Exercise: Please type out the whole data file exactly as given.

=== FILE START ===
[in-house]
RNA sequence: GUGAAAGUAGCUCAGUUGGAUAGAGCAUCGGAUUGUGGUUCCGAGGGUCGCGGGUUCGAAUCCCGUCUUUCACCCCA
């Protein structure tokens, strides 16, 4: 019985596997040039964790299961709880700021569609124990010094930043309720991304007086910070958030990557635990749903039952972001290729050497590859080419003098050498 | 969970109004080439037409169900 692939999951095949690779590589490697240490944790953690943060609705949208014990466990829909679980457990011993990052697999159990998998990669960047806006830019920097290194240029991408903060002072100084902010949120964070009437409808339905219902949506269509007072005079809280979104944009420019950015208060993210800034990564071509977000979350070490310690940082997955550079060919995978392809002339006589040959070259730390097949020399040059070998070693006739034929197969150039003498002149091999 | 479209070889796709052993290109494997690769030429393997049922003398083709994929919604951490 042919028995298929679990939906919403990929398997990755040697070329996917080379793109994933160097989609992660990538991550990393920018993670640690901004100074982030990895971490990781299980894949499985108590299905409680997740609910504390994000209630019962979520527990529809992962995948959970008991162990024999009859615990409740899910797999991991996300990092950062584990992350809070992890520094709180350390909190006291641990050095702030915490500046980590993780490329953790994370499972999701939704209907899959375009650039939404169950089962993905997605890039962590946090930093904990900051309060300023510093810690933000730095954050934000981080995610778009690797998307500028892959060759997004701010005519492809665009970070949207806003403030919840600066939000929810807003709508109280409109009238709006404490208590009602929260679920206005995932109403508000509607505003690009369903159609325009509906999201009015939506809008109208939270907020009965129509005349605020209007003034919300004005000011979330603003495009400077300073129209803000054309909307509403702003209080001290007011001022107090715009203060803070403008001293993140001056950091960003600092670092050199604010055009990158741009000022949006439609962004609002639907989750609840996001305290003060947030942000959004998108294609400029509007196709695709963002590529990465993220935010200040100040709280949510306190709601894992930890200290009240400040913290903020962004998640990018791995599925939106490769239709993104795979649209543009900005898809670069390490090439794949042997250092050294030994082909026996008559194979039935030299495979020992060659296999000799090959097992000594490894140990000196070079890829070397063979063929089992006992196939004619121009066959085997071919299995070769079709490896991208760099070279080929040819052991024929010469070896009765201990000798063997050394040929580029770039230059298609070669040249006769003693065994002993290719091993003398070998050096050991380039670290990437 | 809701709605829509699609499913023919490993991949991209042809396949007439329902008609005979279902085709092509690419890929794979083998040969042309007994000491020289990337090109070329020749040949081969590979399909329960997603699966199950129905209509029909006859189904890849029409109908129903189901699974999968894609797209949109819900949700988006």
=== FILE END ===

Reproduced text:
[in-house]
RNA sequence: GUGAAAGUAGCUCAGUUGGAUAGAGCAUCGGAUUGUGGUUCCGAGGGUCGCGGGUUCGAAUCCCGUCUUUCACCCCA
């Protein structure tokens, strides 16, 4: 019985596997040039964790299961709880700021569609124990010094930043309720991304007086910070958030990557635990749903039952972001290729050497590859080419003098050498 | 969970109004080439037409169900 692939999951095949690779590589490697240490944790953690943060609705949208014990466990829909679980457990011993990052697999159990998998990669960047806006830019920097290194240029991408903060002072100084902010949120964070009437409808339905219902949506269509007072005079809280979104944009420019950015208060993210800034990564071509977000979350070490310690940082997955550079060919995978392809002339006589040959070259730390097949020399040059070998070693006739034929197969150039003498002149091999 | 479209070889796709052993290109494997690769030429393997049922003398083709994929919604951490 042919028995298929679990939906919403990929398997990755040697070329996917080379793109994933160097989609992660990538991550990393920018993670640690901004100074982030990895971490990781299980894949499985108590299905409680997740609910504390994000209630019962979520527990529809992962995948959970008991162990024999009859615990409740899910797999991991996300990092950062584990992350809070992890520094709180350390909190006291641990050095702030915490500046980590993780490329953790994370499972999701939704209907899959375009650039939404169950089962993905997605890039962590946090930093904990900051309060300023510093810690933000730095954050934000981080995610778009690797998307500028892959060759997004701010005519492809665009970070949207806003403030919840600066939000929810807003709508109280409109009238709006404490208590009602929260679920206005995932109403508000509607505003690009369903159609325009509906999201009015939506809008109208939270907020009965129509005349605020209007003034919300004005000011979330603003495009400077300073129209803000054309909307509403702003209080001290007011001022107090715009203060803070403008001293993140001056950091960003600092670092050199604010055009990158741009000022949006439609962004609002639907989750609840996001305290003060947030942000959004998108294609400029509007196709695709963002590529990465993220935010200040100040709280949510306190709601894992930890200290009240400040913290903020962004998640990018791995599925939106490769239709993104795979649209543009900005898809670069390490090439794949042997250092050294030994082909026996008559194979039935030299495979020992060659296999000799090959097992000594490894140990000196070079890829070397063979063929089992006992196939004619121009066959085997071919299995070769079709490896991208760099070279080929040819052991024929010469070896009765201990000798063997050394040929580029770039230059298609070669040249006769003693065994002993290719091993003398070998050096050991380039670290990437 | 809701709605829509699609499913023919490993991949991209042809396949007439329902008609005979279902085709092509690419890929794979083998040969042309007994000491020289990337090109070329020749040949081969590979399909329960997603699966199950129905209509029909006859189904890849029409109908129903189901699974999968894609797209949109819900949700988006």